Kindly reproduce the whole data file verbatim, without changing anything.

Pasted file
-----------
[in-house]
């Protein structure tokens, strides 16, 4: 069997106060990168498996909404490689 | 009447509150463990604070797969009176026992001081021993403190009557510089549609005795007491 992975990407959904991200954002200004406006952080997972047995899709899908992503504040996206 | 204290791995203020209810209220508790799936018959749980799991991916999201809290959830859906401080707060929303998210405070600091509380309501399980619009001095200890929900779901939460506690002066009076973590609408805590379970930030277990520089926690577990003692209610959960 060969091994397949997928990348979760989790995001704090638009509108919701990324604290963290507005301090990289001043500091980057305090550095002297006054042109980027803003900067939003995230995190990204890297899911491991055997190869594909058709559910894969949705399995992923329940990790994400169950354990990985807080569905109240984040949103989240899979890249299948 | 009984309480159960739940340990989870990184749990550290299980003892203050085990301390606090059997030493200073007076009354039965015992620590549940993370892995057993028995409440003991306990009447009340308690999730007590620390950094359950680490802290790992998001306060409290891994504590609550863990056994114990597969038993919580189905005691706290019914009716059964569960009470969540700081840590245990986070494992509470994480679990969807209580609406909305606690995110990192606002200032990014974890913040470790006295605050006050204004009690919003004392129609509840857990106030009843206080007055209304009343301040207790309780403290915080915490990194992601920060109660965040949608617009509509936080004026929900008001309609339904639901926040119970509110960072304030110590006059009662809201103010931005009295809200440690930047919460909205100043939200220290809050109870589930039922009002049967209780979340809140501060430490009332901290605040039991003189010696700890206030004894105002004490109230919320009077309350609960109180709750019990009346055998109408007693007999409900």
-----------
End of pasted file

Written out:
[in-house]
């Protein structure tokens, strides 16, 4: 069997106060990168498996909404490689 | 009447509150463990604070797969009176026992001081021993403190009557510089549609005795007491 992975990407959904991200954002200004406006952080997972047995899709899908992503504040996206 | 204290791995203020209810209220508790799936018959749980799991991916999201809290959830859906401080707060929303998210405070600091509380309501399980619009001095200890929900779901939460506690002066009076973590609408805590379970930030277990520089926690577990003692209610959960 060969091994397949997928990348979760989790995001704090638009509108919701990324604290963290507005301090990289001043500091980057305090550095002297006054042109980027803003900067939003995230995190990204890297899911491991055997190869594909058709559910894969949705399995992923329940990790994400169950354990990985807080569905109240984040949103989240899979890249299948 | 009984309480159960739940340990989870990184749990550290299980003892203050085990301390606090059997030493200073007076009354039965015992620590549940993370892995057993028995409440003991306990009447009340308690999730007590620390950094359950680490802290790992998001306060409290891994504590609550863990056994114990597969038993919580189905005691706290019914009716059964569960009470969540700081840590245990986070494992509470994480679990969807209580609406909305606690995110990192606002200032990014974890913040470790006295605050006050204004009690919003004392129609509840857990106030009843206080007055209304009343301040207790309780403290915080915490990194992601920060109660965040949608617009509509936080004026929900008001309609339904639901926040119970509110960072304030110590006059009662809201103010931005009295809200440690930047919460909205100043939200220290809050109870589930039922009002049967209780979340809140501060430490009332901290605040039991003189010696700890206030004894105002004490109230919320009077309350609960109180709750019990009346055998109408007693007999409900």